Bradwardine, Thomas

, archbishop of Canterbury, is supposed to have been born at Hortfield, in Cheshire, about the middle of the reign of king Edward I. in the fourteenth century. He was of Merton colle’ge, Oxford, and was one of the proctors of that university in 1325. He excelled in mathematical knowledge, and was in general distinguished for his accurate and solid investigations in divinity, which procured him the title of the “profound Doctor.” He was confessor to Edward III. and attended that monarch in his French wars, often preaching before the army. Sir Henry Savile informs us that some writers of that time attributed the signal victories of Edward, rather to the virtues and holy character of his chaplain, than to> the bravery or prudence of the monarch or of any other person. He made it his business to calm and mitigate the fierceness of his master’s temper when he saw him eitherimmoderately fired with warlike rage, or improperly flushed with the advantages of victory. He also often addressed the army, and with so much meekness and persuasive discretion, as to restrain them from those insolent excesses which are too frequently the attendants of military success. | When the see of Canterbury became vacant, the monks of that city chose him archbishop, but Edward, who was fond of his company, refused to part with him. Another vacancy happen ing soon after, the monks again elected him^ and Edward yielded to their desires. The modesty and innocence of his manners, and his unquestionable piety and integrity, seem to have been the principal causes of his advancement. He was, however, by no means adapted to 'a court, where his personal manners and character became an object of derision, the best proof history can afford us of their excellence. Even when he was consecrated at Avignon, cardinal Hugh, a nephew of the pope, ridiculed the prelate by introducing into the hall a person in a peasant’s habit, ridiog on an ass, petitioning the pope to make him archbishop of Canterbury, but the jest was so ill relished that the pope and cardinals resented the indignity, and frowned on the insolent contriver. Bradwardine was consecrated in 1349; but not many weeks after his consecration, and only seven days after his return into England, he died at Lambeth. His principal work “De Causa Dei,” against the Pelagian heresy, was edited from the ms. in Merton college library by sir Henry Savile, 1618, fol. with a biographical preface, in which he informs us that Bradwardine devoted his principal application to theology and mathematics; and that particularly in the latter he distanced, perhaps, the most skilful of his contemporaries. These mathematical works are, 1. “Astronomical tables,” in ms. in the possession of Sir Henry. 2. “Geometria Speculativa, cum Arithmetica specuiativa,Paris, 1495, 1504, fol. The arithmetic had been prAited separately ia 1502, and other editions of both appeared in 1512 and 1530. 3. “De proportionibus,Paris, 1495, Venice, 1505, fol. 4. “De quadratura circuli,Paris, 1495, fol. Sir Henry Savile informs us that the treatise against Pelagius was first delivered in lectures at Oxford, and the author, at the request of the students of Merton college, arranged, enlarged, and polished them, while he was chancellor of the diocese of London. As Bradwardine was a very excellent mathematician, he endeavoured to treat theological subjects with a mathematical accuracy, and was the first divine, as far as I know, says sir Henry, who pursued that method. Hence this book against Pelagianism is one regular, connected series of reasoning, from principles or conclusions which have been demonstrated before; | and if, in the several lemmas and propositions, a mathematical accuracy is not on all occasions completely preserved, the reader must remember to ascribe the defect to the nature of the subject, rather than to the author. 1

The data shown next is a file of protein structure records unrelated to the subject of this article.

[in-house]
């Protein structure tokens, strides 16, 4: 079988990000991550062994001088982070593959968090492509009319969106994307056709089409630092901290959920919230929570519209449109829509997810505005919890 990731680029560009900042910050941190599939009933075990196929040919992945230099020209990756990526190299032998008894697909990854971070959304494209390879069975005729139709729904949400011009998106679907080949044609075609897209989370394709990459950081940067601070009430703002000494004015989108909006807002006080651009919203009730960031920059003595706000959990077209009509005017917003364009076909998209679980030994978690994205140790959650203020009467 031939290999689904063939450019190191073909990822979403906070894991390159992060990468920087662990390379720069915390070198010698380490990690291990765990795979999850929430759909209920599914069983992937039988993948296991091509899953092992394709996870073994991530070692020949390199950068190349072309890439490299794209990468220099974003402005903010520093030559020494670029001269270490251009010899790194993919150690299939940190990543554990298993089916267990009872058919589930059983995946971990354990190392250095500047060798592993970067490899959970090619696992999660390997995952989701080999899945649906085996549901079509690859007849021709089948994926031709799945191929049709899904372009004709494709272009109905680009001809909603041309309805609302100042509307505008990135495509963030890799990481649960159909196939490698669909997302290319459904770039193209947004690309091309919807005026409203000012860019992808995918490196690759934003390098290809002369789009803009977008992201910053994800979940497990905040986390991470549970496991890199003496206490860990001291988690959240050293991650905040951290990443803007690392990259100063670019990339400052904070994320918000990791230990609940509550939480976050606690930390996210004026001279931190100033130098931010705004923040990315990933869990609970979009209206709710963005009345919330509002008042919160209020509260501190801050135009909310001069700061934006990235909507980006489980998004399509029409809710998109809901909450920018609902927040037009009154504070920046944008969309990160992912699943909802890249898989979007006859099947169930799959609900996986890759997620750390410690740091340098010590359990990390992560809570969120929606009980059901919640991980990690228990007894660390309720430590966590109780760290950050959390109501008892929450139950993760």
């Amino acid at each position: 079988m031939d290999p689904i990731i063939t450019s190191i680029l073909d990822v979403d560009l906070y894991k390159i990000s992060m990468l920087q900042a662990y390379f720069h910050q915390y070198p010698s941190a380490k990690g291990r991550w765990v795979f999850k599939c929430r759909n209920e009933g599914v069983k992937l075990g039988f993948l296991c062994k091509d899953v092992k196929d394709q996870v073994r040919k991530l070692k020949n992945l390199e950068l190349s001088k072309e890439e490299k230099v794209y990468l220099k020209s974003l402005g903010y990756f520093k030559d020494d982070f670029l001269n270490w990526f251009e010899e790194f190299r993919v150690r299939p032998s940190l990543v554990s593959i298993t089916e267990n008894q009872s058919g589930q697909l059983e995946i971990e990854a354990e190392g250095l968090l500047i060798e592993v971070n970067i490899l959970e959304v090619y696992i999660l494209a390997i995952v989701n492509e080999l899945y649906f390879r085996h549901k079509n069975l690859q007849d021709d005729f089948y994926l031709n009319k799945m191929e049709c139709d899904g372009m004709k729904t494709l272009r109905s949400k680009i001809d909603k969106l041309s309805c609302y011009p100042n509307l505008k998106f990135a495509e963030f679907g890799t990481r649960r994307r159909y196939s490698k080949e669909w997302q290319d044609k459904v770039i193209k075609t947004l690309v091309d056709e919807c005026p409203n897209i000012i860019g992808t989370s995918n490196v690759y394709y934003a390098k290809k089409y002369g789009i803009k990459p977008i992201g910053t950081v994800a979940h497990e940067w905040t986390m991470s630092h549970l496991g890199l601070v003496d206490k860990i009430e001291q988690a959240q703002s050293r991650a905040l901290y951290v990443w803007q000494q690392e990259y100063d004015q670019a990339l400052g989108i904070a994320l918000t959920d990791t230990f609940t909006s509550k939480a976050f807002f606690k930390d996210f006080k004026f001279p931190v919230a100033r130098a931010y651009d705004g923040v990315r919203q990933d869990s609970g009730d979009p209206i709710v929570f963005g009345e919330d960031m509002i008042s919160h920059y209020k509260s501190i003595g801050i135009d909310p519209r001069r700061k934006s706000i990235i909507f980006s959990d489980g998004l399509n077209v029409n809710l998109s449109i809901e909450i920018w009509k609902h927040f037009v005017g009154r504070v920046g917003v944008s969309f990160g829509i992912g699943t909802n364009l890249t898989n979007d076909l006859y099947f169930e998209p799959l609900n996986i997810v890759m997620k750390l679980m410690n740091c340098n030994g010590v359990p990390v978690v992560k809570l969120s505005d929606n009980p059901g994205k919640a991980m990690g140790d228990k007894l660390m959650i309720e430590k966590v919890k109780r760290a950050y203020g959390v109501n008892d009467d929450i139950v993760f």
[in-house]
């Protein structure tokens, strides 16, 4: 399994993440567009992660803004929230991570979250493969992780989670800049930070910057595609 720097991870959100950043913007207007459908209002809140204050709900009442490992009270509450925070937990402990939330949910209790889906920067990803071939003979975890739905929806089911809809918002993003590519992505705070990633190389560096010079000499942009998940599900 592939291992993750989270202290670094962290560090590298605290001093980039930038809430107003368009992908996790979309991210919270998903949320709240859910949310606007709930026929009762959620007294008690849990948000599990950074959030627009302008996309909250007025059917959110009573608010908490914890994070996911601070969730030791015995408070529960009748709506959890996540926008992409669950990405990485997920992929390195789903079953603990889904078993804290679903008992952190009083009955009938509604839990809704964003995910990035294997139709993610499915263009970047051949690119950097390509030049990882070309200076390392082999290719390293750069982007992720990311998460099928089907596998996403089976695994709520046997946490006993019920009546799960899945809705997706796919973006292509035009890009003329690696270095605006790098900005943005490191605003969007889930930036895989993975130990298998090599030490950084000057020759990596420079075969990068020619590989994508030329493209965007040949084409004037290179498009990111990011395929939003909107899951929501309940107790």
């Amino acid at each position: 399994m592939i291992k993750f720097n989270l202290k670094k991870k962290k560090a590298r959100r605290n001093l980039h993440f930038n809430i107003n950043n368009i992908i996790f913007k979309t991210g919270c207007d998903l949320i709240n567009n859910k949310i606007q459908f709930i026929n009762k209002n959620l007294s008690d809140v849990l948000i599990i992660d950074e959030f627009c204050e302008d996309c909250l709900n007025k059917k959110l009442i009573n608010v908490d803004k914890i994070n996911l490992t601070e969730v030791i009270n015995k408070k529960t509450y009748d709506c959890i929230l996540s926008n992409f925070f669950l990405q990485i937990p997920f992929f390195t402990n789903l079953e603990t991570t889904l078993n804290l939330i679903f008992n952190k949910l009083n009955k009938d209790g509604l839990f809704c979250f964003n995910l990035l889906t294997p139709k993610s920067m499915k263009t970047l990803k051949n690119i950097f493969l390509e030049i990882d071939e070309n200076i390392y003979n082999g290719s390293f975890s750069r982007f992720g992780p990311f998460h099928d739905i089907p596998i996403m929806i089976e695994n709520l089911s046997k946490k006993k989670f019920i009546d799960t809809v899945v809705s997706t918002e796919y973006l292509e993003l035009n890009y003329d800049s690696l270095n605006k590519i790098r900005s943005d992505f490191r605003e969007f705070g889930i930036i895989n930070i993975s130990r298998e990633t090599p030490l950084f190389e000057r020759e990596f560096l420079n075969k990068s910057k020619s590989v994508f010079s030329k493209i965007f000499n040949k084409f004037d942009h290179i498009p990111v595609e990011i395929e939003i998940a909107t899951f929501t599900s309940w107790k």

Tanner.—Milner’s Church History, vol. IV. p. 82.—Henry’s History of England, fourteenth century.—Fabric. Bibl. Med. ad Inf. Ætat.—Dupin.—Cave.— vol. II.—Blouut’s Censura.—Saxii Onomasticon.